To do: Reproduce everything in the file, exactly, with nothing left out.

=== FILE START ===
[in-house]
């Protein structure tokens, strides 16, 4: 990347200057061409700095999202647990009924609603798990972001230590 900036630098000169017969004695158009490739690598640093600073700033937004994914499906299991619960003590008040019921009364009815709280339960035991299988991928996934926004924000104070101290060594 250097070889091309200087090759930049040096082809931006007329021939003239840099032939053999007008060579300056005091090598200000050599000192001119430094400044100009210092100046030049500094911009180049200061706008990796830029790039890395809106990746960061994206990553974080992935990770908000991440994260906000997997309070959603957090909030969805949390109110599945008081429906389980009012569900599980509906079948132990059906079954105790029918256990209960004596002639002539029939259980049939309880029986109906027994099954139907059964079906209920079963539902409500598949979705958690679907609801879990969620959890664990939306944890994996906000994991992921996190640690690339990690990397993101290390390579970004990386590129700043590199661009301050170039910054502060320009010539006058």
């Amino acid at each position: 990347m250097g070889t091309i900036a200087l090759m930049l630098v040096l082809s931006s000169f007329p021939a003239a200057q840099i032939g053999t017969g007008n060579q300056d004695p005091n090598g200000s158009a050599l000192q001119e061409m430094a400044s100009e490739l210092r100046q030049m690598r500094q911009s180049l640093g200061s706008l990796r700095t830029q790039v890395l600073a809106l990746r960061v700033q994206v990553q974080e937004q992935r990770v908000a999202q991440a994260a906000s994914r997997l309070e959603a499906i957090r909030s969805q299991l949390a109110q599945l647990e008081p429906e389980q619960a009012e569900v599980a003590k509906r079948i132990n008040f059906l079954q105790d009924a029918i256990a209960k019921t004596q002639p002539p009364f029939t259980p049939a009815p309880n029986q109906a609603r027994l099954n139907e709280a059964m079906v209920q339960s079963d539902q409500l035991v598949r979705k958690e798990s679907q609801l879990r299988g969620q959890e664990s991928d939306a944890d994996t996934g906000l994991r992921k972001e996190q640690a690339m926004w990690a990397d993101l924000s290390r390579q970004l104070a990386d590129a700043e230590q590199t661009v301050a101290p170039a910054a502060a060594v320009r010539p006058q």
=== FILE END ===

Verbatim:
[in-house]
């Protein structure tokens, strides 16, 4: 990347200057061409700095999202647990009924609603798990972001230590 900036630098000169017969004695158009490739690598640093600073700033937004994914499906299991619960003590008040019921009364009815709280339960035991299988991928996934926004924000104070101290060594 250097070889091309200087090759930049040096082809931006007329021939003239840099032939053999007008060579300056005091090598200000050599000192001119430094400044100009210092100046030049500094911009180049200061706008990796830029790039890395809106990746960061994206990553974080992935990770908000991440994260906000997997309070959603957090909030969805949390109110599945008081429906389980009012569900599980509906079948132990059906079954105790029918256990209960004596002639002539029939259980049939309880029986109906027994099954139907059964079906209920079963539902409500598949979705958690679907609801879990969620959890664990939306944890994996906000994991992921996190640690690339990690990397993101290390390579970004990386590129700043590199661009301050170039910054502060320009010539006058």
């Amino acid at each position: 990347m250097g070889t091309i900036a200087l090759m930049l630098v040096l082809s931006s000169f007329p021939a003239a200057q840099i032939g053999t017969g007008n060579q300056d004695p005091n090598g200000s158009a050599l000192q001119e061409m430094a400044s100009e490739l210092r100046q030049m690598r500094q911009s180049l640093g200061s706008l990796r700095t830029q790039v890395l600073a809106l990746r960061v700033q994206v990553q974080e937004q992935r990770v908000a999202q991440a994260a906000s994914r997997l309070e959603a499906i957090r909030s969805q299991l949390a109110q599945l647990e008081p429906e389980q619960a009012e569900v599980a003590k509906r079948i132990n008040f059906l079954q105790d009924a029918i256990a209960k019921t004596q002639p002539p009364f029939t259980p049939a009815p309880n029986q109906a609603r027994l099954n139907e709280a059964m079906v209920q339960s079963d539902q409500l035991v598949r979705k958690e798990s679907q609801l879990r299988g969620q959890e664990s991928d939306a944890d994996t996934g906000l994991r992921k972001e996190q640690a690339m926004w990690a990397d993101l924000s290390r390579q970004l104070a990386d590129a700043e230590q590199t661009v301050a101290p170039a910054a502060a060594v320009r010539p006058q």